“I also have accessories. Ignacio, show them the accessories!”
The man who'd seen us in hopped behind the counter and began to haul a series of chests and crates out onto the floor before us.
“Guillermo,” said Willie, chuckling, as he shook the hand of the mustachioed stranger and patted him on the shoulder. “Might I introduce you to me nephew, Danny?”
“A clever young fellow, isn’t he?” said Guillermo, staring into my eyes almost intrusively as he shook my hand. “And who, might I ask, are those two lovebirds?”
We turned to see Smitty and Julia giggling and chatting away, apparently so engaged in each other’s presence that they hadn’t even noticed Guillermo enter. I, on the other hand, had been so engrossed by the display and by Guillermo’s entrance that I didn’t even realize the two had been getting acquainted. When Smitty realized we were all gazing in his direction, he stood abruptly, blushing ever so slightly.
“I…it’s…we were—” he looked at me like I’d caught him in the midst of something shameful. Truth be told, I was elated to find them getting on so well.
“It’s alright, friend,” said I, grinning.
“Guillermo C. Hernandez, daguerreotypist,” said Guillermo, striding up to Smitty and shaking his hand.
“And conjurer,” added Willie.
“And you must be Julia.”
Julia stood and curtsied as Guillermo took her hand and kissed it. He then patted the little ones’ heads and hopped over to the containers of accessories, flipping open the chests with the toe of his shoe.
“Ignacio, escort these fine folks to the studio while I select some potential accessories.”
“You cheeky bastard,” said Willie. “You mean to say we don’t get to pick out our own accessories?”
“I say what I mean, Señor Gordon, and I mean exactly that. I will bring my selections along and you may possibly have a say in narrowing them down, but the decision, in the end, belongs to the artist.”
“This is the quarest photography studio—”
“And how many studios have you visited?”
“None, beside this one today.”
“Well, then. Oh, I almost forgot—please allow the children to each bring one toy of their choosing. There is, I suppose, an exception to my rule.”
“With all due respects, Mister Hernandez,” said Smitty. “But please don’t worry about accessories for me. I’m only here to accompany my friends. I haven’t the money—”
“Don’t worry, Smitty, it’s all taken care of,” said Willie. “Send your mother a picture of her soldier boy, will ya? Or whoever ya might wanna leave a memento with.”
“I insist, alright? Now hold your gob and let’s do this.”
Ignatio led us to a backroom and up a narrow spiral staircase through a hatch in the ceiling. Guillermo’s studio, as it turned out, was a remarkably voluminous shed upon the roof of his building. The light came in primarily through a large, raised skylight in the ceiling, which was slanted in a southerly direction. There were also several smaller windows in the walls for additional lighting. The room contained many mirrors of myriad shapes and sizes, as wall as a variety of different colored canvas tarps, a pile of throw rugs, various pieces of furniture, a stack of wooden boxes and, of course, a camera set upon a tripod. There were a couple strange devices with clamps and other appendages affixed to them, which I reasoned were a kind of braces to hold the subject in place from behind during the exposure process. A small, shut door presumably led to the darkroom where the photographs were to be developed.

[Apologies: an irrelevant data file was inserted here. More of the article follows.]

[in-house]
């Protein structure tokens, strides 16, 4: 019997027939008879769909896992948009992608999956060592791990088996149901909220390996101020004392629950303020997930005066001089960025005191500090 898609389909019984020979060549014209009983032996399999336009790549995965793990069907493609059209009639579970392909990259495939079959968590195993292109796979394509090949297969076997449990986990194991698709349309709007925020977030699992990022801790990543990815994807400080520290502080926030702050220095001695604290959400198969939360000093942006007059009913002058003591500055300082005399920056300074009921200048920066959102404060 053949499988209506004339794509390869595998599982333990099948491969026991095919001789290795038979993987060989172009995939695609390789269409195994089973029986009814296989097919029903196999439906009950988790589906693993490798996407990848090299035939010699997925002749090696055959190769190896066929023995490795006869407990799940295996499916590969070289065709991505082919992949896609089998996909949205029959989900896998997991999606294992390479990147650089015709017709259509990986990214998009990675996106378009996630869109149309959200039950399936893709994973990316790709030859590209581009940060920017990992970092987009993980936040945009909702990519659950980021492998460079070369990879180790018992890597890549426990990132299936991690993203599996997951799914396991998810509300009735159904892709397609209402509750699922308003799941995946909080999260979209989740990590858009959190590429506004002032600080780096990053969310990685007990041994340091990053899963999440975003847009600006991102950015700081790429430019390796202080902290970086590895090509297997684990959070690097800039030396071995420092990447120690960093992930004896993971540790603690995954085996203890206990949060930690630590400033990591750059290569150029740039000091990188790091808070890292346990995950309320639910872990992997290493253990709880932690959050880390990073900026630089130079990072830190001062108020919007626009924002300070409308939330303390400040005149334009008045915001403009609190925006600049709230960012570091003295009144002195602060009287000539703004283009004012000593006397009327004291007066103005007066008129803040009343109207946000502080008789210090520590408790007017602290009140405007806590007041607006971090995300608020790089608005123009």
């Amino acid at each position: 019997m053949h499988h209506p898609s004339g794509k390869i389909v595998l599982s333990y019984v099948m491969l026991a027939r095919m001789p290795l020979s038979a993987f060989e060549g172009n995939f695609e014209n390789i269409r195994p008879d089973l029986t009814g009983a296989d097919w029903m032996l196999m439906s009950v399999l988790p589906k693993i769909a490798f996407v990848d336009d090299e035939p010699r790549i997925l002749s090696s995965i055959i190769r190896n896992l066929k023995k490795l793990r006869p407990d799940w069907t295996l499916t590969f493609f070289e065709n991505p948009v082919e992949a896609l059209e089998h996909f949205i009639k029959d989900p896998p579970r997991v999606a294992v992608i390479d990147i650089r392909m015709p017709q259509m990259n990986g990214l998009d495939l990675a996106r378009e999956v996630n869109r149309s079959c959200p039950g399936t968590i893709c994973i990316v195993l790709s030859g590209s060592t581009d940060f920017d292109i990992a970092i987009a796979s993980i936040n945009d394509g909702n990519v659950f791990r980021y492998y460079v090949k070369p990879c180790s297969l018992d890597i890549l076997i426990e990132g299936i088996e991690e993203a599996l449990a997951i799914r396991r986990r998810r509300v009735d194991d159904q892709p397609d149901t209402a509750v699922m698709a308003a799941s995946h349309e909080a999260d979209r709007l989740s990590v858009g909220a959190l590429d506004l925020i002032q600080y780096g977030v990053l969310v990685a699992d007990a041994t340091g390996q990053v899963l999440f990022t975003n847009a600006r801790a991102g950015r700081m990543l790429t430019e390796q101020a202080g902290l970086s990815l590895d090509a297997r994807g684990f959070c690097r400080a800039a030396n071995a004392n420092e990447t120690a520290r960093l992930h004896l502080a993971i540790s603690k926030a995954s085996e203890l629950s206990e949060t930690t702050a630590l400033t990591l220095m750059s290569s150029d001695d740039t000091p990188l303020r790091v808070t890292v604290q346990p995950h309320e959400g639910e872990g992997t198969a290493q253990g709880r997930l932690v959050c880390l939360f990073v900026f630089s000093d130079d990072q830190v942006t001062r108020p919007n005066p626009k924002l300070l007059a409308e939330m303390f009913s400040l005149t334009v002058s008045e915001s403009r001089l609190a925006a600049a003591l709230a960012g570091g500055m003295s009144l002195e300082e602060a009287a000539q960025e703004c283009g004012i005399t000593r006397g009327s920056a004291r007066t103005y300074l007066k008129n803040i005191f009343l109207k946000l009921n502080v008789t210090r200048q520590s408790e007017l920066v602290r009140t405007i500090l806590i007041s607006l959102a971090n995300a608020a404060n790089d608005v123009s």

“Did you find it at all odd,” I whispered to Smitty, “that Guillermo was supposedly with a customer when we arrived, and yet, there was no customer to be seen leaving the place?”
“There are few things about today that I haven’t found odd. Maybe when Guillermo takes your portrait he traps your soul inside his camera ‘til Judgment Day.”
“Say, Willie,” I said, still laughing at Smitty’s joke, “how do you know this fellow anyhow? And what do you mean by ‘it’s taken care of?’ I haven’t seen you give him a cent.”
“We’re old friends, alright? He owes me a favor. Forget about it."
Guillermo emerged through the floor with a sack in his hand as smoothly as if he were floating to us upon a cloud. He nodded, then turned to help up a dark-skinned woman clad in colors so bright they seemed to radiate their own light. There was just enough room in the hatch to squeeze the hoop of her skirt through on the diagonal.
“This, ladies and gentlemen,” said Guillermo, “is my lovely wife Antonia. She hails from the hills of Salerno, Italia, and she possesses the most beautiful singing voice in all of New York.”
He didn’t specify whether he meant the city or the state, but I didn’t pry either.
“Antonia does all of the portrait coloring by hand. She decides how much to use and where, but it is essentially she views the subject in life, you see? Now, where shall we begin?”
The first portrait, we all agreed, should be Willie with his two little ones. He sat down in a chair with both of them in his lap. Junior was restless, however, and began to shout and flail his arms. Guillermo, who was still at this point adjusting various mirrors for the ideal lighting conditions, looked over at his wife and nodded. Antonia immediately dropped to her knees before little Junior and began to sing him some sort of Italian ballad. It worked like magic; he calmed down almost instantly and stared at Antonia, transfixed. Guillermo ran over to his camera.
“Senor Gordon, should you perhaps wear your cap? It would give you a more military look.”
“I’m doing this for me wife, so the less military me appearance be, the better.”
“Alright. As soon as I remove this lens cap, I will need you all to be as still as possible for the next twenty to thirty seconds, yes?”
When the exposure had been taken, Guillermo removed a small, thin box from the camera and brought it to the darkroom. “My assistant, George,” he explained as he returned, “does our development work. He is masterful. Might I make a request for the next likeness? I want a portrait of Danny, alone.”